Monday, June 28, 2010

The Writing Week (Vol. 3) part 130 - Overlapping Projects

I managed to accomplish a few things last week, even while on vacation. For one, I discovered just how out of shape I've grown living an idle life in New York. More encouraging, though, was the fact that I got a rough, three page outline of my next project idea (the firefighter script) to my manager by the end of the week. Sometimes, I guess knowing how to sit sedentary for a few hours at a time can in fact pay off. 

After last week's post about trying to work with pen and paper more, I had to make the transition over to typing up my ideas in Word. Over the course of the week, I got all my original notes transferred over, and then built upon them, ultimately generating the outline. I guess it's a little strange, but my process generally involves creating an initial document that has both notes and the majority of my outline. When holes appear in the outline or I discover questions that need to be answered before I can move on, I open a new document and paste a copy of the outline into there. Then, I continue to work on filling in the plot holes in the more note-filled first document, ultimately collecting the full unadulterated outline in the second. Something about having a scrap document for notes and questions and problem solving helps (and replaces the earlier pad of paper).

Right around the time I was getting the outline prepped to send off to my manager, I got a call from him. The executive that we've been working with on the post-Apocalyptic spec had another round of notes - the final round, I'm told. She essentially had five points that she wants us to take a closer look at. At first, one of them seemed to really jump out as not a minor change. I called my producer and manager pretty quickly, and they both talked me down, making me see that it's really just a question of adding a beat or two to one part of the script, and removing a couple from a later one, to shift some of the focus around. Not too bad.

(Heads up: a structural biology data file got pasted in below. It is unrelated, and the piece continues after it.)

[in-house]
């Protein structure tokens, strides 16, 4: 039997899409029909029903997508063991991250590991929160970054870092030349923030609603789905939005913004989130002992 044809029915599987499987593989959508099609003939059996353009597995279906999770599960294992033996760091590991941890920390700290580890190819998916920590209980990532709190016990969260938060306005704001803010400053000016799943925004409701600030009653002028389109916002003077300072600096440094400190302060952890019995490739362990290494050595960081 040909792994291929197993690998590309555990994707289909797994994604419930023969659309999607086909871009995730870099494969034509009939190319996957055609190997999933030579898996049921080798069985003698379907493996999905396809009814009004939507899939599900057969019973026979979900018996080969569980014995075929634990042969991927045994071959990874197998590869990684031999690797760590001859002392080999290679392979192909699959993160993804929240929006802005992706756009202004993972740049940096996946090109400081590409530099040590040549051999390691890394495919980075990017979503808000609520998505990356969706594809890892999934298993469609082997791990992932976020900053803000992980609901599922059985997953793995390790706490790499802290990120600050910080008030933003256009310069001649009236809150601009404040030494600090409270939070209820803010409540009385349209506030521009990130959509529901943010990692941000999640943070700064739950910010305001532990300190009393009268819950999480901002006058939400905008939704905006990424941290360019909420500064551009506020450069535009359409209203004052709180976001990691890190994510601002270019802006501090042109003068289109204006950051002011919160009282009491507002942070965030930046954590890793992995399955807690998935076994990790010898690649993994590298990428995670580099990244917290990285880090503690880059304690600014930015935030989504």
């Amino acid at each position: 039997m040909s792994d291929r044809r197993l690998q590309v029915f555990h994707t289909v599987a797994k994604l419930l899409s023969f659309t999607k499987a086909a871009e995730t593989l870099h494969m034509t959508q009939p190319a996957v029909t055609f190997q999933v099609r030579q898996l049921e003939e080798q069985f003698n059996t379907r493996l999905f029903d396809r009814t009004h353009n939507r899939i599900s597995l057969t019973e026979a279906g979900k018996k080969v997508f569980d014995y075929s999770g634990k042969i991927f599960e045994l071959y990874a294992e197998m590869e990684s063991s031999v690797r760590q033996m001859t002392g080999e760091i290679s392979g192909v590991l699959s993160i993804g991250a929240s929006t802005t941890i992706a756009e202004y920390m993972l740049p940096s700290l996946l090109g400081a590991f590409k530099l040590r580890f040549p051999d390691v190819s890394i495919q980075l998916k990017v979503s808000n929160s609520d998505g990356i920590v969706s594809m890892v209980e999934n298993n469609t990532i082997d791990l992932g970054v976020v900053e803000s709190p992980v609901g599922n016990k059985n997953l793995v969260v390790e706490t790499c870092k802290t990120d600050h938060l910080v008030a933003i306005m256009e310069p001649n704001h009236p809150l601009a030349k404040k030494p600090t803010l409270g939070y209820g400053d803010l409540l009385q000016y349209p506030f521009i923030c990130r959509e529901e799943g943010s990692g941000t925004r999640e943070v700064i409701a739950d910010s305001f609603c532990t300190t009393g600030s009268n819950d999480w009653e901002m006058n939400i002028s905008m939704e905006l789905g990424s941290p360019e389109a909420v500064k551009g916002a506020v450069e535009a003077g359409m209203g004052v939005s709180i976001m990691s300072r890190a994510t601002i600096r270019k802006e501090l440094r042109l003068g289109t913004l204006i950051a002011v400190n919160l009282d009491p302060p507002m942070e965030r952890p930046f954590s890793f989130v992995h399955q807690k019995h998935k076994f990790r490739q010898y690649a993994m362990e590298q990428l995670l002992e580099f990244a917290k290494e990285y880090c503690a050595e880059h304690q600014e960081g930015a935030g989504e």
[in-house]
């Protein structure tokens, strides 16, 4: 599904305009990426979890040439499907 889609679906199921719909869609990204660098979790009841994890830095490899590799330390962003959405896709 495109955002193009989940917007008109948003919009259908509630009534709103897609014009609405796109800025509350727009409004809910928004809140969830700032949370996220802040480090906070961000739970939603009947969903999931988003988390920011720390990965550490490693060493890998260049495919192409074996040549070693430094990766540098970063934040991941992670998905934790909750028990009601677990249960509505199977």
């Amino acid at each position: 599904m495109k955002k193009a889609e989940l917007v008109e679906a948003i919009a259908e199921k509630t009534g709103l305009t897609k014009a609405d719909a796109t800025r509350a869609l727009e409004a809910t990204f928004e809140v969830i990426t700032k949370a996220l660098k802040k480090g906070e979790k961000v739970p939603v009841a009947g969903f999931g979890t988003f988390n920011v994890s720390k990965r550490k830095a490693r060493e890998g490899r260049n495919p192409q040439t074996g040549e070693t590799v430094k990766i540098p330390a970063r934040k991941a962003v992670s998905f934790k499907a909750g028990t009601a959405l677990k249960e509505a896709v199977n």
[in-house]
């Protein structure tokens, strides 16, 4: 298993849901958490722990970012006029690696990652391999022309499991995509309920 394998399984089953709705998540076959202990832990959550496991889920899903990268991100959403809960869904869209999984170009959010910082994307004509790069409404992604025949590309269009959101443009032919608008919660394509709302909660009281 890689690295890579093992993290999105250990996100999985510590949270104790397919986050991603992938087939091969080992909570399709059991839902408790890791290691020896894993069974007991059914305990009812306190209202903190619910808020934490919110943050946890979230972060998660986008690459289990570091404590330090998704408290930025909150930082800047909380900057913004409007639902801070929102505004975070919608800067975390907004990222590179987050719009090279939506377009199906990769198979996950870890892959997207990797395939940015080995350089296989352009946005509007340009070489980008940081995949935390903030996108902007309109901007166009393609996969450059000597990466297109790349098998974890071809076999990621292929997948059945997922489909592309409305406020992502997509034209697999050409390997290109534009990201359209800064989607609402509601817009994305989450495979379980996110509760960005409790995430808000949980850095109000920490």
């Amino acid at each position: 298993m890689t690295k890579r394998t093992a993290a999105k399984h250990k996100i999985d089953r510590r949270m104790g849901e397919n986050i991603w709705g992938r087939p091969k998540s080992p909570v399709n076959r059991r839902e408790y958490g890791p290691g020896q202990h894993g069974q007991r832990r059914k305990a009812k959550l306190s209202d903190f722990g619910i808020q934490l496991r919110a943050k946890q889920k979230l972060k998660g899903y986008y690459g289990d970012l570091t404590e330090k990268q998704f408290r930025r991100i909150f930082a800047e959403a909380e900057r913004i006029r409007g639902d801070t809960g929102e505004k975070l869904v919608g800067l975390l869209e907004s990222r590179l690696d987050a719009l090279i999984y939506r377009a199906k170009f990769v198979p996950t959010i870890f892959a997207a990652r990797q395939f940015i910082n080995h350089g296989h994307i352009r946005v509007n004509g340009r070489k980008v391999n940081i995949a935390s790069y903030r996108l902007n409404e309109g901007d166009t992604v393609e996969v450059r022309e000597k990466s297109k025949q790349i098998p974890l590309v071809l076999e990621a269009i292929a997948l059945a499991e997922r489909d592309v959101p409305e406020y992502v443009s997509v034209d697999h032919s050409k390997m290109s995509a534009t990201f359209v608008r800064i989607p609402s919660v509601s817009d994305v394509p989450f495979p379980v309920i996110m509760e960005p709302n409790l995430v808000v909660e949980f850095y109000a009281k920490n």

Still, though, the prospect of more notes to address - even though I think they'll only take me a week - was not so hot. At this point, we've been working on the script with this particular production company since October. My manager assure me that, barring any glaring problems that we've all managed to overlook by being too close to the material, the fixes I do now will be the last one before the script goes out to the rest of the team at the production company (including the head producer). One last round of tweaks, and then it goes out, out of our hands and into all of theirs. From there, it's only a matter of a couple weeks before we should know whether they'll be moving forward with the project or not. And in the meantime, I'll be working on the firefighter spec, getting ready to answer the question we all hope to hear one day: "so what's next for you?"

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